The meme allows bloggers to share what books they receive in the mail or through other means over the past week.

Just be warned that these posts can increase your TBR piles and wish lists.

Here’s what I received:

1.  Waiting to Be Heard by Amanda Knox from my mother.

Amanda Knox spent four years in a foreign prison for a crime she did not commit.

In the fall of 2007, the 20-year-old college coed left Seattle to study abroad in Italy, but her life was shattered when her roommate was murdered in their apartment.

After a controversial trial, Amanda was convicted and imprisoned. But in 2011, an appeals court overturned the decision and vacated the murder charge. Free at last, she returned home to the U.S., where she has remained silent, until now.

Filled with details first recorded in the journals Knox kept while in Italy, Waiting to Be Heard is a remarkable story of innocence, resilience, and courage, and of one young woman’s hard-fought battle to overcome injustice and win the freedom she deserved.

With intelligence, grace, and candor, Amanda Knox tells the full story of her harrowing ordeal in Italy—a labyrinthine nightmare of crime and punishment, innocence and vindication—and of the unwavering support of family and friends who tirelessly worked to help her win her freedom.

2.  Gracianna by Trini Amador for review with Historical Fiction Virtual Book Tours in August.

Gracianna is inspired by true events in the life of Trini Amador’s great-grandmother, Gracianna Lasaga. As an adult, Amador was haunted by the vivid memory of finding a loaded German Luger tucked away in a nightstand while wandering his great-grandmother’s home in Southern California. He was only four years old at the time, but the memory remained and he knew he had to explore the story behind the gun.

Decades later, Amador would delve into the remarkable odyssey of his Gracianna’s past, a road that led him to an incredible surprise. In Gracianna, Amador weaves fact and fiction to tell his great-grandmother’s story.

Gracianna bravely sets off to Paris in the early 1940s–on her way to America, she hopes–but is soon swept into the escalation of the war and the Nazi occupation of Paris. After chilling life-and-death struggles, she discovers that her missing sister has surfaced as a laborer in Auschwitz. When she finds an opportunity to fight back against the Nazis to try to free her sister, she takes it–even if it means using lethal force.

3.  Loteria by Mario Alberto Zambrano for review with TLC Book Tours in July.

With her older sister Estrella in the ICU and her father in jail, eleven-year-old Luz Castillo has been taken into the custody of the state. Alone in her room, she retreats behind a wall of silence, writing in her journal and shuffling through a deck of lotería cards. Each of the cards’ colorful images—mermaids, bottles, spiders, death, and stars—sparks a random memory.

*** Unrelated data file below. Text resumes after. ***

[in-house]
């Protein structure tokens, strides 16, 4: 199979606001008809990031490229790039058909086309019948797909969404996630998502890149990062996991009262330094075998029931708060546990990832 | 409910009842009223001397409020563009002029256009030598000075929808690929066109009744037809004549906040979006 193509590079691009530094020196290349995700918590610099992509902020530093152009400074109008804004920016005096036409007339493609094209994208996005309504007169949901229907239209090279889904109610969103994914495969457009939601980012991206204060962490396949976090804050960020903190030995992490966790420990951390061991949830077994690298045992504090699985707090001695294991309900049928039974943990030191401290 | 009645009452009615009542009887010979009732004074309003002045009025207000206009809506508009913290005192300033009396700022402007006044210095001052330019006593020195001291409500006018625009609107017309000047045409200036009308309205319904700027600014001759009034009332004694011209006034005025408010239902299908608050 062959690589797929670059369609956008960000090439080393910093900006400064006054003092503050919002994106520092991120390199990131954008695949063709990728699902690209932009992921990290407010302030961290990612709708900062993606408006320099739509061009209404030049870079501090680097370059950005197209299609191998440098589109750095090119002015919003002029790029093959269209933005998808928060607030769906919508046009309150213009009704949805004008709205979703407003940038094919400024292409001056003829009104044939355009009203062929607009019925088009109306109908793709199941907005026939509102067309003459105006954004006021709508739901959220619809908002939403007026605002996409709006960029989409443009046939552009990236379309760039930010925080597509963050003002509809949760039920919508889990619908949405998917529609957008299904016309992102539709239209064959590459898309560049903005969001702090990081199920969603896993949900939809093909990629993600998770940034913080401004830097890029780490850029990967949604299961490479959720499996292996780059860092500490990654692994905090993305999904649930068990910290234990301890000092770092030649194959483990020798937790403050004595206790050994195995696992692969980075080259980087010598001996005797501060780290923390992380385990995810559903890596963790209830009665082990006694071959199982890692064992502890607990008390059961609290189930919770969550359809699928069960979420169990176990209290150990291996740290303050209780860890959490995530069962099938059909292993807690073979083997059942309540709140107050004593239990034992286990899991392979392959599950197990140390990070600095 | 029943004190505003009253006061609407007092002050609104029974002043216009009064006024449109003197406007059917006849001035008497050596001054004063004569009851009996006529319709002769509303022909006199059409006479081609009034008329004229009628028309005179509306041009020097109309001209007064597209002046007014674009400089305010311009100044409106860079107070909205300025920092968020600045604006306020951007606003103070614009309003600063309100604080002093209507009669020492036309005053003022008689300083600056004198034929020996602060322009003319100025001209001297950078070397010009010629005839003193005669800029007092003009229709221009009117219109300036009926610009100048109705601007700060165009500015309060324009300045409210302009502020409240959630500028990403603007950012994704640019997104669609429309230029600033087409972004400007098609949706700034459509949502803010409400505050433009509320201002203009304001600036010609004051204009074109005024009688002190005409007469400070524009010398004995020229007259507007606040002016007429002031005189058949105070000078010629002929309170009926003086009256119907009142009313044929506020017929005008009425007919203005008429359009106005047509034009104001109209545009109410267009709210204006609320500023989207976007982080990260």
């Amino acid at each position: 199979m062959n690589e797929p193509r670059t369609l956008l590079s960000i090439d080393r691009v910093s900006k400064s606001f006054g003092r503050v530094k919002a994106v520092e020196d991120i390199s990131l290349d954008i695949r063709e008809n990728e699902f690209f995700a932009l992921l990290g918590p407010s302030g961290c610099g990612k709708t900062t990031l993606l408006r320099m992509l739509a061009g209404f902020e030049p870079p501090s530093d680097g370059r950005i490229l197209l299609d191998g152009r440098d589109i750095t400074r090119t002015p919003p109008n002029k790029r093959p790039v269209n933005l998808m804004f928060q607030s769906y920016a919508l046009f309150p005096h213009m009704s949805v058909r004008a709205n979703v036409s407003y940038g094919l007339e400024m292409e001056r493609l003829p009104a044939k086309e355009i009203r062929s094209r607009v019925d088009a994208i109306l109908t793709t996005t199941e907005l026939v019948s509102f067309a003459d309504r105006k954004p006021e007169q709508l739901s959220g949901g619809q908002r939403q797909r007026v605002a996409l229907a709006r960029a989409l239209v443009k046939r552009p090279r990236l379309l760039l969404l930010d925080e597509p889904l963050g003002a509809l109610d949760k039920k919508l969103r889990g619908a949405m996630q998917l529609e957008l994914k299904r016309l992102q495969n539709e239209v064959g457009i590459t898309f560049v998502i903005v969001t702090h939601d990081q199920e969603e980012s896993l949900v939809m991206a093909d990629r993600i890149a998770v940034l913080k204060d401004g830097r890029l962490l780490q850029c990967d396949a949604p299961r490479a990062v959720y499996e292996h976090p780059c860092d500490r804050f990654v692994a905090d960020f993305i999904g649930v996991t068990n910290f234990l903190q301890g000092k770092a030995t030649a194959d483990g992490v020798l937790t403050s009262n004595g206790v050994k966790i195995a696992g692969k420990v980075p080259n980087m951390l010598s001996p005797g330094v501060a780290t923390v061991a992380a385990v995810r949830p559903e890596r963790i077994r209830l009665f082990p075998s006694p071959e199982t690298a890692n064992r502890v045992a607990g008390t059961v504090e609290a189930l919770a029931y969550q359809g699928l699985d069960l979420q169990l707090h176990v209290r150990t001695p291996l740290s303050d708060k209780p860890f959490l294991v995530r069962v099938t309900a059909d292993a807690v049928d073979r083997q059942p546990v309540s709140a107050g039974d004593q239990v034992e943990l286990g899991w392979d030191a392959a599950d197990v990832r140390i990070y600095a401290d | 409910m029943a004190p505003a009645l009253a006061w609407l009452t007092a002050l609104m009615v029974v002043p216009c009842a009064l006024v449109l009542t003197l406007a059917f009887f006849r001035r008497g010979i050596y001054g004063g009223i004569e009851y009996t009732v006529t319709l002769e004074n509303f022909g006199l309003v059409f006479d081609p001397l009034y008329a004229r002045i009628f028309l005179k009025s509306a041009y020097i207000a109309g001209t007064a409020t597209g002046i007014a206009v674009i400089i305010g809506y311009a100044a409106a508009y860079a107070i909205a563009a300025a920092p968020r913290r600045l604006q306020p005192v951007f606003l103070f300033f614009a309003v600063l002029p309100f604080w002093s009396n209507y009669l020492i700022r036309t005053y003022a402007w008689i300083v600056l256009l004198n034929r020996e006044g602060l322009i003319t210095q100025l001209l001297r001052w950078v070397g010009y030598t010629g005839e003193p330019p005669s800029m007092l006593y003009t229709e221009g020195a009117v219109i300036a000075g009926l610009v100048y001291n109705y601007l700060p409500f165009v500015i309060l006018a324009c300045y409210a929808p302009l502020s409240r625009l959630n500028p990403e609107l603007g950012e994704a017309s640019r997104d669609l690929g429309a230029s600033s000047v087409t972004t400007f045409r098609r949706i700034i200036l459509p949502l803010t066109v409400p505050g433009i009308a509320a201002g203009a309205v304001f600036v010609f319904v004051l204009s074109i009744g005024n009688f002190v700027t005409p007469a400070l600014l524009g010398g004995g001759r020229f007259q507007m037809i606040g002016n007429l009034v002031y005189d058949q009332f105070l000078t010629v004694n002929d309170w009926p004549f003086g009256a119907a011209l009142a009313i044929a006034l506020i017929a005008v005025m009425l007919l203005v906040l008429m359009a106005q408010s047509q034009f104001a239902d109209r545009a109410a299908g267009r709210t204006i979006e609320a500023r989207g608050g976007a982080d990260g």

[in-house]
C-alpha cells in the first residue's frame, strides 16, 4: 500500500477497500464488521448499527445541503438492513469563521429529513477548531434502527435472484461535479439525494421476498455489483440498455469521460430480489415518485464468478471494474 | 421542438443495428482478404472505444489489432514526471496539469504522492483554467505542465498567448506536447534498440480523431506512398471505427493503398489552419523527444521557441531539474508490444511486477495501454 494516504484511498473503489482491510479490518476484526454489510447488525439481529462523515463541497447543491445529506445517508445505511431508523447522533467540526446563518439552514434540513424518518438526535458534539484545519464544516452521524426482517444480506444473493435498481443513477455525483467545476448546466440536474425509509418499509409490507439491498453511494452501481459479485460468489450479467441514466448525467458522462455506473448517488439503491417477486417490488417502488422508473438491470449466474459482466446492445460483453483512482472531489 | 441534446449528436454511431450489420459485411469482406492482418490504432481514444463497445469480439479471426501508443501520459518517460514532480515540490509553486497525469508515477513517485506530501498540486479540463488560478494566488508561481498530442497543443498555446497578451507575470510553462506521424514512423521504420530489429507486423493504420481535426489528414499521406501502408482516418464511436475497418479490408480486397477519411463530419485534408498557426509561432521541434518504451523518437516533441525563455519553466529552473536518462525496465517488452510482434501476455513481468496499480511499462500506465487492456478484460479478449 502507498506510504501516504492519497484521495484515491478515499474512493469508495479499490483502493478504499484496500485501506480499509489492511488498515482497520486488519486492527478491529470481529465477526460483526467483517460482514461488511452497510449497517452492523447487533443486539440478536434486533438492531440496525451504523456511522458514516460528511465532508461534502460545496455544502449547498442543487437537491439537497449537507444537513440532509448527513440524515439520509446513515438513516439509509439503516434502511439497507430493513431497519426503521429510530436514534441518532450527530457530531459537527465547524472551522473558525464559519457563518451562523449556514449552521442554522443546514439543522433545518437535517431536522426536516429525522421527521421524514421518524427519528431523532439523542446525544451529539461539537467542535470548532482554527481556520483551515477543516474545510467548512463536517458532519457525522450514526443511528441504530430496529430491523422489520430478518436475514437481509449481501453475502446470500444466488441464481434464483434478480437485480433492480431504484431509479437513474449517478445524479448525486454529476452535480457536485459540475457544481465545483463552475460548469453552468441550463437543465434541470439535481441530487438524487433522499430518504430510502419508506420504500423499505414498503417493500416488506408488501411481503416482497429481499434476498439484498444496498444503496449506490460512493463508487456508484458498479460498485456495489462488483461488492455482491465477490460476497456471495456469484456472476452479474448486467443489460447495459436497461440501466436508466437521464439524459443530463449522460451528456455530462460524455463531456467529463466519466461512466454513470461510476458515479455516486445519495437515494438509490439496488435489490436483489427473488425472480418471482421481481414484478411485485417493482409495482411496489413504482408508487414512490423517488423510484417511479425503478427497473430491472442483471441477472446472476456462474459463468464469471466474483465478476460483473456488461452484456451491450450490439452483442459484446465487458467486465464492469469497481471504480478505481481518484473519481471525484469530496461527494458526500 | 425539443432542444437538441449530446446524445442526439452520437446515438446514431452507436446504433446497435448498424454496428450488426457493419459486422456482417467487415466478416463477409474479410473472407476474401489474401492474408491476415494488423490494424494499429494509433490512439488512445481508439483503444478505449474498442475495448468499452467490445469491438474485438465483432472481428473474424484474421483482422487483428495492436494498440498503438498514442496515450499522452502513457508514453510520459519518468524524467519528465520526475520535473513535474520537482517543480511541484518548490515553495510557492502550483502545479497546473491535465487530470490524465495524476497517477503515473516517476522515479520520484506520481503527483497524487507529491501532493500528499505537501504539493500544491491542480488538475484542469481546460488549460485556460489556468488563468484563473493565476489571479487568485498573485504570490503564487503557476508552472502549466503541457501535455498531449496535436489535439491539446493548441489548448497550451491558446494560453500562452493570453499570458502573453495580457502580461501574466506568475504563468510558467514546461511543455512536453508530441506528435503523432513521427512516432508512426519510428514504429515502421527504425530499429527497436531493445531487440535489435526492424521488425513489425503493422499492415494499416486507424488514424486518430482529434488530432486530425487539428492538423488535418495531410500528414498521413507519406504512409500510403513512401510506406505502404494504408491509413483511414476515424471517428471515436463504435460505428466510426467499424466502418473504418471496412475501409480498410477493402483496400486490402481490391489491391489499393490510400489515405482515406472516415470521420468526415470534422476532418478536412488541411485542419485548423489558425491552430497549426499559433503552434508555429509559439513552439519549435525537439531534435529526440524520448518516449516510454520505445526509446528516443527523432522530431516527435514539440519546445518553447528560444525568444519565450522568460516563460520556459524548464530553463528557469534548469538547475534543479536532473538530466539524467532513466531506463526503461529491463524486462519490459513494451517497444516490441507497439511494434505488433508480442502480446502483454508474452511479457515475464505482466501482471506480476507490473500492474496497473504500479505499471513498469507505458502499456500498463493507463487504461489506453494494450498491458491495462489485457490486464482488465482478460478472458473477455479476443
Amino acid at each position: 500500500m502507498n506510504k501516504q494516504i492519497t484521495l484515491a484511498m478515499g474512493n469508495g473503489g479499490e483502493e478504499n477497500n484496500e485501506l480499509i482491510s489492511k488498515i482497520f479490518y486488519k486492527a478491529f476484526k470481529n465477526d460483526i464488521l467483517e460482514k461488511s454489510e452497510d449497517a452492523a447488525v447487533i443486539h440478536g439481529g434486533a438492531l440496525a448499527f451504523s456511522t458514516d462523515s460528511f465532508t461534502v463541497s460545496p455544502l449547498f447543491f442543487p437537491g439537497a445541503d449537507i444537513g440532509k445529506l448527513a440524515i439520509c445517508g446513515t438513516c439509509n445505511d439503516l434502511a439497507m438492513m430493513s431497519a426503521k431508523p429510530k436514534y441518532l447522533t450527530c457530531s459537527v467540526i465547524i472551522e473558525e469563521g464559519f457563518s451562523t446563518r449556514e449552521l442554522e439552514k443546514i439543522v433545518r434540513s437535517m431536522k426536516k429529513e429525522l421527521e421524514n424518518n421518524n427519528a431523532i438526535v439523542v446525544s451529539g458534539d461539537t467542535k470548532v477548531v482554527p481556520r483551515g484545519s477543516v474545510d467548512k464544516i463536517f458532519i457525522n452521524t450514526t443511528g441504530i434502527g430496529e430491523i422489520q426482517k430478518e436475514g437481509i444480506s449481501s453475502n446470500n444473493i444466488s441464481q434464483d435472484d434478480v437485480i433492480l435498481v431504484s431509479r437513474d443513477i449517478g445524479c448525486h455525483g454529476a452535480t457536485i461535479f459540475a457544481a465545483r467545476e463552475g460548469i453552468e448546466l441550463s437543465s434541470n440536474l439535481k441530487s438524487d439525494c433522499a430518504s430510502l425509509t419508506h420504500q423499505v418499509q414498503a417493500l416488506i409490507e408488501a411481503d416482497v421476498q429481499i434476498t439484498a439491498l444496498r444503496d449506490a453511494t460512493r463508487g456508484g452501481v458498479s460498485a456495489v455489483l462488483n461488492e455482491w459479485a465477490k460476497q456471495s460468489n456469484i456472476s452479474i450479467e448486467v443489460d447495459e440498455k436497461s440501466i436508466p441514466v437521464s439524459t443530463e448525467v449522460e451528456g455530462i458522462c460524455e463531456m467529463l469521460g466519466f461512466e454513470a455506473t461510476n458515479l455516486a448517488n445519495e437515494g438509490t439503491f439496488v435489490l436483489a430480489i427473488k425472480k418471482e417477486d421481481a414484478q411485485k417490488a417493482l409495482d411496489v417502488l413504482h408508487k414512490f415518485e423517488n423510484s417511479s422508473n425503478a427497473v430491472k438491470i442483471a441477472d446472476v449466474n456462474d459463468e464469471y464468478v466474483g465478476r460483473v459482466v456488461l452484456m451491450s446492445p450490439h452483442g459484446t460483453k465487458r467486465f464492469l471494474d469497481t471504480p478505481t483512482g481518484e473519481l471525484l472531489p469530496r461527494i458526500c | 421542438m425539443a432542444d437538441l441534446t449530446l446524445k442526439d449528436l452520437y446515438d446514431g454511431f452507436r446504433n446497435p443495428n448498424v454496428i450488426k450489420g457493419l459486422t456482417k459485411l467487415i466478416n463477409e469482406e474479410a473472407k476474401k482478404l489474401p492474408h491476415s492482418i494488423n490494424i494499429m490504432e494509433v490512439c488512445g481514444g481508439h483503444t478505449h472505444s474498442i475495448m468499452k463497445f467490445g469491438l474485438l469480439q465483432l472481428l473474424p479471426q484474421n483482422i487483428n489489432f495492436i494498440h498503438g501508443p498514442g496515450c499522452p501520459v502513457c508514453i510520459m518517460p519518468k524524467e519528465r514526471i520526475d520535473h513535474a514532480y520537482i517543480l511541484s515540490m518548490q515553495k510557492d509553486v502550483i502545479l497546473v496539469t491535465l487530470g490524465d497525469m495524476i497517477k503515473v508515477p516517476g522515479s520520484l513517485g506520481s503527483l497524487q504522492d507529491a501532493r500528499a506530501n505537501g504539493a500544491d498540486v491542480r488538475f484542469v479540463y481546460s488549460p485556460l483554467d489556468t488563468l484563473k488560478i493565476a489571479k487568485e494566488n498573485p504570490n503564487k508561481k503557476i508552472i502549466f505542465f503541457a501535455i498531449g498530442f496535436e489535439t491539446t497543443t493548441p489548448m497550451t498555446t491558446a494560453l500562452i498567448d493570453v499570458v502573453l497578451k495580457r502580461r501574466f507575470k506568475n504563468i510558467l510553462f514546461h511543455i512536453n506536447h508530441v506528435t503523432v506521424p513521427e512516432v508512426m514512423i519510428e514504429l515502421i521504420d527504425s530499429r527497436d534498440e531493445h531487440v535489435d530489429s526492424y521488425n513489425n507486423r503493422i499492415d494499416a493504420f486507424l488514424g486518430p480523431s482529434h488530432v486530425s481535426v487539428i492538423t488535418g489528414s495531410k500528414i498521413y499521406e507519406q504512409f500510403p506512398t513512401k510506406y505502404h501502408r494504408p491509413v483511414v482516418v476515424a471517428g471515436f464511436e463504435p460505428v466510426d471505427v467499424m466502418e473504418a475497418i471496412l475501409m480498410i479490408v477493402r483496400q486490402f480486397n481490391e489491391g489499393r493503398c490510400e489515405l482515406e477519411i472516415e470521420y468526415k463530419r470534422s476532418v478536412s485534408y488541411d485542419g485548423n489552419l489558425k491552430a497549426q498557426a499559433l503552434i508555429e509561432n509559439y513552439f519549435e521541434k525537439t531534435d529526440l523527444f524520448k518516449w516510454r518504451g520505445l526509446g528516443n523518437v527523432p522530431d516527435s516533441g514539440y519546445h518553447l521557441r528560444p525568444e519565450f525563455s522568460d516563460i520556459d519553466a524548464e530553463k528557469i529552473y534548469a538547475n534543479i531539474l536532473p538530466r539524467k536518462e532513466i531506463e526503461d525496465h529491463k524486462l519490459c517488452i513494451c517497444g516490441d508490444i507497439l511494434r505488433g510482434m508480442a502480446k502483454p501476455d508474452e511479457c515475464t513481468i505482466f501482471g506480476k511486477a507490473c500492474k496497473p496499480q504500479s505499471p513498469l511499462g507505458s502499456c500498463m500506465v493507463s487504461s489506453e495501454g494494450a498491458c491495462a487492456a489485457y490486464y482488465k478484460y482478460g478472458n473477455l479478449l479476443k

Pieced together, these snapshots bring into focus the joy and pain of the young girl’s life, and the events that led to her present situation. But just as the story becomes clear, a breathtaking twist changes everything.

4.  City of Hope by Kate Kerrigan for review from the publisher.

The heartrending and inspiring sequel to Ellis Island, Kate Kerrigan’s City of Hope is an uplifting story of a woman truly ahead of her time

When her beloved husband suddenly dies, young Ellie Hogan decides to leave Ireland and return to New York, where she worked in the 1920s. She hopes that the city will distract her from her anguish. But the Great Depression has rendered the city unrecognizable. Gone are the magic and ambiance that once captured Ellie’s imagination.

Plunging headfirst into a new life, Ellie pours her passion and energy into running a refuge for the homeless. Her calling provides the love, support, and friendship she needs in order to overcome her grief—until, one day, someone Ellie never thought she’d see again steps through her door. It seems that even the vast Atlantic Ocean isn’t enough to keep the tragedies of the past from catching up with her.

5.  Milk and Other Stories by Simon Fruelund, translated by K.E. Semmel for review from the translator.

The 14 stories in this collection display the often quiet, inconspicuous way in which terrible truths and experiences are intimated: the death of a sailboarder makes a widower see deeper into love and loss; a young poet visits his former teacher only to discover he is literally not the person he used to be; a middle-aged man glimpses the terrible humdrum of his third marriage as his son embarks on a new chapter in his life. Conveyed without grandeur or pathos, the revelations in these minimalist stories demonstrate clearly and effectively Fruelund’s gift of subtlety and nuance; like scenes from life, characters’ dramas are played out in brief but brilliant flashes. Ranging across the wide arc of human experience, from the comic to the tragic, each piece explores the complex emotions of the human heart.

What did you receive?